I never absorbed another word from her for the next 10 minutes. Just sat there trying not to freak out any more than I already was. FINALLY, we left the building. When we got outside, a student told us there had been an earthquake in Virginia.

This might not seem like good news, but compared to what I had been thinking, it was a huge relief. Thankfully, it seems that no one was seriously hurt.

LESSON LEARNED: Don’t wait for permission to leave if the building is shaking for any reason. Evacuate the building. Get the heck out of there!

Hopefully I won’t have to put this lesson learned into effect for another 50 years. Now, let me check the weather channel to see when hurricane Irene is due to arrive!

Friday, August 19, 2011

Murder by Menopause

Top 10 people, events, and things I almost committed murder over, even if I wasn't sure whom to murder.
Brought to you by menopause.

  1. the young lady in the supermarket who blocked the whole 2-cart-wide aisle while she debated interminably over potato chips and ignored me trying to push my cart down the aisle on a day I was exceedingly exhausted and did not want to be in the supermarket in the first place
  2. the hairy guy in the huge white pickup truck who flipped me the bird. Why, you ask? I had the audacity to signal I was going to make a left turn, causing him to have to slow down slightly for 3 seconds
  3. the pimple on my 54 year-old chin
  4. the neighbors behind me who have every square inch of their yard covered with plastic toys and swings and slides that their children never play with, but I have to look at every day. I know, I know, free country, blah, blah, blah.
  5. the person who does not respond to my smile and hello but walks by me like I'm invisible. I want to stick my leg out and trip her as she goes by with her nose in the air. Yes, are you amazed by my emotional maturity?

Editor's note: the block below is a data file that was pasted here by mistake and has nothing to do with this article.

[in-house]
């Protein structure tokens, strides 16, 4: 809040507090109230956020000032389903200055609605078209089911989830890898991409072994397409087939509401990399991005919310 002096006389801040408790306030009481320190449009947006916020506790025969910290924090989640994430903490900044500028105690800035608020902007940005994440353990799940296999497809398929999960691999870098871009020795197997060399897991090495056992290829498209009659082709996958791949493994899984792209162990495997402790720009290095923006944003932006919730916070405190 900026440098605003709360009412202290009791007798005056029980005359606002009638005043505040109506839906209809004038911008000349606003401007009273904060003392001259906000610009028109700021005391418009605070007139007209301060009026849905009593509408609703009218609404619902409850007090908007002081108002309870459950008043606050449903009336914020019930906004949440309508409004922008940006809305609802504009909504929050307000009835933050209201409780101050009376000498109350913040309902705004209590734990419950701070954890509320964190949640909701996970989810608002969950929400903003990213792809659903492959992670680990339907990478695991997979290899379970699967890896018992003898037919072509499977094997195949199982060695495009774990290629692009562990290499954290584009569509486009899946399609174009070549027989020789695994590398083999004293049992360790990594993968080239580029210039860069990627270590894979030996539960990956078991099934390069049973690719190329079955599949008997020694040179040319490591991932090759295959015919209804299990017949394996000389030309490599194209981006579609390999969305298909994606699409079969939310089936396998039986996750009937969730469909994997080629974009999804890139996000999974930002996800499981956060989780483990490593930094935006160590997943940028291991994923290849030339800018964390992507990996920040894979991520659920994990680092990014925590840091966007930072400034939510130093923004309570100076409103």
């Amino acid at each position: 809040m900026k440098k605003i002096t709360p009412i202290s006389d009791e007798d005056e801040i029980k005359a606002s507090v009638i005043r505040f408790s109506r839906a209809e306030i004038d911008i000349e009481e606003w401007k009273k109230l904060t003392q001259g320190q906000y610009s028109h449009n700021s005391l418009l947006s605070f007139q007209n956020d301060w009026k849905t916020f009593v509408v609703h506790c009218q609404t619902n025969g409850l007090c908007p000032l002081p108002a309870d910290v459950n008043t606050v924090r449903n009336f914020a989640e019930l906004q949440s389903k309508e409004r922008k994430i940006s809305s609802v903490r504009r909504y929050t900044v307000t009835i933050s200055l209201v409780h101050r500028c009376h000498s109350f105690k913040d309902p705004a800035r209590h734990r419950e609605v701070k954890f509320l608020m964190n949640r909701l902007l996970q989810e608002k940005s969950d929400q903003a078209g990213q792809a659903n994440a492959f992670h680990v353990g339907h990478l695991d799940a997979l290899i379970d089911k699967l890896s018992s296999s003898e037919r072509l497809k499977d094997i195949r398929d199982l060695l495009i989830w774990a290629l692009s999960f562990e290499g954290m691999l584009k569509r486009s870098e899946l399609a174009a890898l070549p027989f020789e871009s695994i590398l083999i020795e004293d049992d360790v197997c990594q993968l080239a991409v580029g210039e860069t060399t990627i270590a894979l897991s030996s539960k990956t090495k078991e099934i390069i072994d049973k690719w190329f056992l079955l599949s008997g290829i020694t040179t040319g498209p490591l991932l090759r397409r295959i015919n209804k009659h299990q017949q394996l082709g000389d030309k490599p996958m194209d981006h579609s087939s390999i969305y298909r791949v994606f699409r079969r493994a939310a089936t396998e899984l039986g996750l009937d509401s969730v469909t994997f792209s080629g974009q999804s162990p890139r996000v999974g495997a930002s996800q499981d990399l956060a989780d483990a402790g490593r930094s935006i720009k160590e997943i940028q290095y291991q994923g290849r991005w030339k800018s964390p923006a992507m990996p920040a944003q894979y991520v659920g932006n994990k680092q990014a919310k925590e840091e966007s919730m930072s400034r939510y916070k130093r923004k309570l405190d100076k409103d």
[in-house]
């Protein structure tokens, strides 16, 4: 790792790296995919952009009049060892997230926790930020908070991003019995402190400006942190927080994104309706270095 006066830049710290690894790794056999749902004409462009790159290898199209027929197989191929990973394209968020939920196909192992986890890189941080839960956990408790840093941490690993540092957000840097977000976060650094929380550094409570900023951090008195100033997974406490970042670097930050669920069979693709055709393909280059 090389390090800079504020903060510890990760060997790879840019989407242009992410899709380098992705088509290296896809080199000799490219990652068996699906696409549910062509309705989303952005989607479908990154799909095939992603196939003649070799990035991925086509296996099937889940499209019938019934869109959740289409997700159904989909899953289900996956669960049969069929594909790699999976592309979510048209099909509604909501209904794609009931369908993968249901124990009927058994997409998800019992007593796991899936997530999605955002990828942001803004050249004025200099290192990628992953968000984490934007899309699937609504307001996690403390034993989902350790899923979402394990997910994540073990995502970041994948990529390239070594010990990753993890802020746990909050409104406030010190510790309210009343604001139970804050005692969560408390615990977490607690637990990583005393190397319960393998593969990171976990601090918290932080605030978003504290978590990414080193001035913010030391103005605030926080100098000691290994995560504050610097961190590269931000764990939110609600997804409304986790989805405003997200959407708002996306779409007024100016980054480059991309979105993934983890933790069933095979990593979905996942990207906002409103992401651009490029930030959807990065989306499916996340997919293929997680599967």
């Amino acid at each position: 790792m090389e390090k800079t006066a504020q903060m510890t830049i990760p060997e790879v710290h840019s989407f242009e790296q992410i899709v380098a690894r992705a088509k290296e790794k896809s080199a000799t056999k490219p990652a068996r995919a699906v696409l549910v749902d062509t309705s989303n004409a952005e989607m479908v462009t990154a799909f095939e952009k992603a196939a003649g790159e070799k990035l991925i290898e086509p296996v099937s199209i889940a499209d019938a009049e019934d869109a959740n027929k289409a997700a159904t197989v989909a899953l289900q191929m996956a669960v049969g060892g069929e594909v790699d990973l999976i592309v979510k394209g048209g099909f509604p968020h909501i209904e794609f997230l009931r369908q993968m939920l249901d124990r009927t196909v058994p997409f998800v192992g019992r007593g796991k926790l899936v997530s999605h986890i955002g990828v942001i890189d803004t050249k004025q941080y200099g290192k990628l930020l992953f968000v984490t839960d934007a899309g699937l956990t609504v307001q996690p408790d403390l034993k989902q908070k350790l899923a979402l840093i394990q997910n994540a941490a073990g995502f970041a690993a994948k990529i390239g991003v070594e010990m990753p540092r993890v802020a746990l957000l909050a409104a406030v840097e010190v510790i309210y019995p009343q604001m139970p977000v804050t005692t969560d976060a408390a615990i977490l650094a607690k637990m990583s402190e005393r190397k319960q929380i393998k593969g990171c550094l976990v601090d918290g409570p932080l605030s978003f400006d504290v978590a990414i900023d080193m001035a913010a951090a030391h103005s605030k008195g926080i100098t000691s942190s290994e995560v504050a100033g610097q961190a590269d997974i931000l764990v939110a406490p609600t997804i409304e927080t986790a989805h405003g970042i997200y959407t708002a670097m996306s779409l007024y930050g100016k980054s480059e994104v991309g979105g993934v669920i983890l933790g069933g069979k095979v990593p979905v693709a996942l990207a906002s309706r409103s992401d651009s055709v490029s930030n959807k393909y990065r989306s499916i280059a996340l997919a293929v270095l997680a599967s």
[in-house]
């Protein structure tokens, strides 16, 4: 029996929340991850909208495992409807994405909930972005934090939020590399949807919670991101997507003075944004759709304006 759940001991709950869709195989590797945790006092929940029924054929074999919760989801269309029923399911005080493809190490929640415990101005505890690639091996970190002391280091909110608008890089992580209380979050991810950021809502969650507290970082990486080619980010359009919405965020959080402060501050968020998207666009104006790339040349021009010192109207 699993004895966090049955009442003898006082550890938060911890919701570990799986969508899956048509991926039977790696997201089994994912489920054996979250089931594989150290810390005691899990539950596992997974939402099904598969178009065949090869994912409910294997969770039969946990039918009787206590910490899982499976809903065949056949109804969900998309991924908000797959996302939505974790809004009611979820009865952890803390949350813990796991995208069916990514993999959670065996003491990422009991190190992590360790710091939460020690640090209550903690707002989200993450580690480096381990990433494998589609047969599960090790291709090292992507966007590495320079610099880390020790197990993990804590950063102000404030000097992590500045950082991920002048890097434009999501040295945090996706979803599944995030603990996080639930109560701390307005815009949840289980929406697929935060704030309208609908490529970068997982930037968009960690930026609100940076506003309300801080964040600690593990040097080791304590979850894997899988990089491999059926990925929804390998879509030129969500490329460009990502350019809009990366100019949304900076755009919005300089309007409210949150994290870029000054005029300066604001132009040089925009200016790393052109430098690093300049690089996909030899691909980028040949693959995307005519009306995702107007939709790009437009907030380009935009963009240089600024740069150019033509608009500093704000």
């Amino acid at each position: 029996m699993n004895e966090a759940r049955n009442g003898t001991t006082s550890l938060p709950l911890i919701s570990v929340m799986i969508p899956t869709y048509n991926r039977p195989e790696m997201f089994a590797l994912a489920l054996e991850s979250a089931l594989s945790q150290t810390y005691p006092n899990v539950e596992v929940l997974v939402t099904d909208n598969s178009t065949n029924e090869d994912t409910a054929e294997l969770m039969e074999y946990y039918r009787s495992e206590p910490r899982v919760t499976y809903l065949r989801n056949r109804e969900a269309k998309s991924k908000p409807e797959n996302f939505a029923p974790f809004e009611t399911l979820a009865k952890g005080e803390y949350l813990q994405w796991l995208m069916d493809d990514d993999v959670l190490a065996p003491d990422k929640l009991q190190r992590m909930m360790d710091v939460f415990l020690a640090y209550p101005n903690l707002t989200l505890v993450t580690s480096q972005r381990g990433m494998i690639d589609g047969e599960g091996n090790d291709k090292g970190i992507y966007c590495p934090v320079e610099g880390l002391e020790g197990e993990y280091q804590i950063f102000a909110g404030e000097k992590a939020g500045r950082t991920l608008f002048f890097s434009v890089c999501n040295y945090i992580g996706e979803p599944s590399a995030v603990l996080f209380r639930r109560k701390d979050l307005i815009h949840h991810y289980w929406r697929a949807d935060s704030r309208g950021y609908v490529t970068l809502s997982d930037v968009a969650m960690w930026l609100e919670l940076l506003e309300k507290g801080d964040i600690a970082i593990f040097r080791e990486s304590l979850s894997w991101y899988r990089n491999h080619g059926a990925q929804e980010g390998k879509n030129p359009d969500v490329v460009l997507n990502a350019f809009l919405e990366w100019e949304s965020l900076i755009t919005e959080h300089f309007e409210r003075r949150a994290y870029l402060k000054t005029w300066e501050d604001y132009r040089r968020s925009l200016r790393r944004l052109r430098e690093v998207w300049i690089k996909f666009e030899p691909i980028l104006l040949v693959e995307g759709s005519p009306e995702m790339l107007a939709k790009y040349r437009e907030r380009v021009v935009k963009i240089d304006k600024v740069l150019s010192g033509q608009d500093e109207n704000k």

6. the college students on my campus—COLLEGE STUDENTS-- who cough and hack and then with full p-tuie sound effects SPIT a huge wad of mucous out on the sidewalk just a few feet away from me and my sandal-clad feet. Isn't there an ordinance from about the year 1790 that says “don't spit on the sidewalk?” Am I wrong to expect common sense from anyone at any time?
  7. the same as above who spit their chewing gum on the sidewalk where in about 1,000 years it may finally decompose
  8. the same as above who bypass the convenient outside cigarette butt collectors, jauntily flipping their butts on the ground outside the doors to campus buildings where they will remain for 25 years or until someone making minimum wage comes along to sweep the butts up. Perhaps throwing their trash on the ground for another person to pick up is their way of putting America back to work?
  9. the girl talking on the cell phone in the bathroom stall who then leaves the bathroom without washing her hands. Was she raised by wolves? Sorry, wolves. Didn't mean to insult you.
  10. using the last pill in my pack of Prempro.
    Don't worry, my husband took my bullets away.